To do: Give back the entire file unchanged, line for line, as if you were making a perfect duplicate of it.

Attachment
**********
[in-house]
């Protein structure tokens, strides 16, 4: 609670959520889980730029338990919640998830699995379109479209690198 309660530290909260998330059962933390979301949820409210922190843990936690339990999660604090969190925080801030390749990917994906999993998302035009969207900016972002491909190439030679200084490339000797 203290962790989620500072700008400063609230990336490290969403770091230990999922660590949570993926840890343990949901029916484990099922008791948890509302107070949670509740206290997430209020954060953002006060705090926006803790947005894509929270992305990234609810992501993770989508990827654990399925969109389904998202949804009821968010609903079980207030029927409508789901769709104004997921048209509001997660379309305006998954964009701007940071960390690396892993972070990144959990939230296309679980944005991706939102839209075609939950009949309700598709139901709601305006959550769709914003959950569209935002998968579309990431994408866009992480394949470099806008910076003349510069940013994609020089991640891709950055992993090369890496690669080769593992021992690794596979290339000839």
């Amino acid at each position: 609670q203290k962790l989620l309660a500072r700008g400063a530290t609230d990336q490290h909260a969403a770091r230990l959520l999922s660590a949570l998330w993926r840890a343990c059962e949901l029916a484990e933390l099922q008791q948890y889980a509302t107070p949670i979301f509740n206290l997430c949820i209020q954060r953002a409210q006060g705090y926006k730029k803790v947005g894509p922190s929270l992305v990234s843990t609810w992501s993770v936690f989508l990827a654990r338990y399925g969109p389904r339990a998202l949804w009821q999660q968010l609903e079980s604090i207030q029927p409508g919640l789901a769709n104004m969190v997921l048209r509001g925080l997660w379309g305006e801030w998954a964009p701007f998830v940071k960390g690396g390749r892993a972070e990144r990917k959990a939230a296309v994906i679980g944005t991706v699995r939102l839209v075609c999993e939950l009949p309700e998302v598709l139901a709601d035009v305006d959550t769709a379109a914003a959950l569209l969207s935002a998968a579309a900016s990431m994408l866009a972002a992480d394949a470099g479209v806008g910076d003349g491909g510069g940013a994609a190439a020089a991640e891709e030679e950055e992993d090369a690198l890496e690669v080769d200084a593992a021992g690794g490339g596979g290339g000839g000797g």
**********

[in-house]
């Protein structure tokens, strides 16, 4: 609670959520889980730029338990919640998830699995379109479209690198 309660530290909260998330059962933390979301949820409210922190843990936690339990999660604090969190925080801030390749990917994906999993998302035009969207900016972002491909190439030679200084490339000797 203290962790989620500072700008400063609230990336490290969403770091230990999922660590949570993926840890343990949901029916484990099922008791948890509302107070949670509740206290997430209020954060953002006060705090926006803790947005894509929270992305990234609810992501993770989508990827654990399925969109389904998202949804009821968010609903079980207030029927409508789901769709104004997921048209509001997660379309305006998954964009701007940071960390690396892993972070990144959990939230296309679980944005991706939102839209075609939950009949309700598709139901709601305006959550769709914003959950569209935002998968579309990431994408866009992480394949470099806008910076003349510069940013994609020089991640891709950055992993090369890496690669080769593992021992690794596979290339000839």
């Amino acid at each position: 609670q203290k962790l989620l309660a500072r700008g400063a530290t609230d990336q490290h909260a969403a770091r230990l959520l999922s660590a949570l998330w993926r840890a343990c059962e949901l029916a484990e933390l099922q008791q948890y889980a509302t107070p949670i979301f509740n206290l997430c949820i209020q954060r953002a409210q006060g705090y926006k730029k803790v947005g894509p922190s929270l992305v990234s843990t609810w992501s993770v936690f989508l990827a654990r338990y399925g969109p389904r339990a998202l949804w009821q999660q968010l609903e079980s604090i207030q029927p409508g919640l789901a769709n104004m969190v997921l048209r509001g925080l997660w379309g305006e801030w998954a964009p701007f998830v940071k960390g690396g390749r892993a972070e990144r990917k959990a939230a296309v994906i679980g944005t991706v699995r939102l839209v075609c999993e939950l009949p309700e998302v598709l139901a709601d035009v305006d959550t769709a379109a914003a959950l569209l969207s935002a998968a579309a900016s990431m994408l866009a972002a992480d394949a470099g479209v806008g910076d003349g491909g510069g940013a994609a190439a020089a991640e891709e030679e950055e992993d090369a690198l890496e690669v080769d200084a593992a021992g690794g490339g596979g290339g000839g000797g």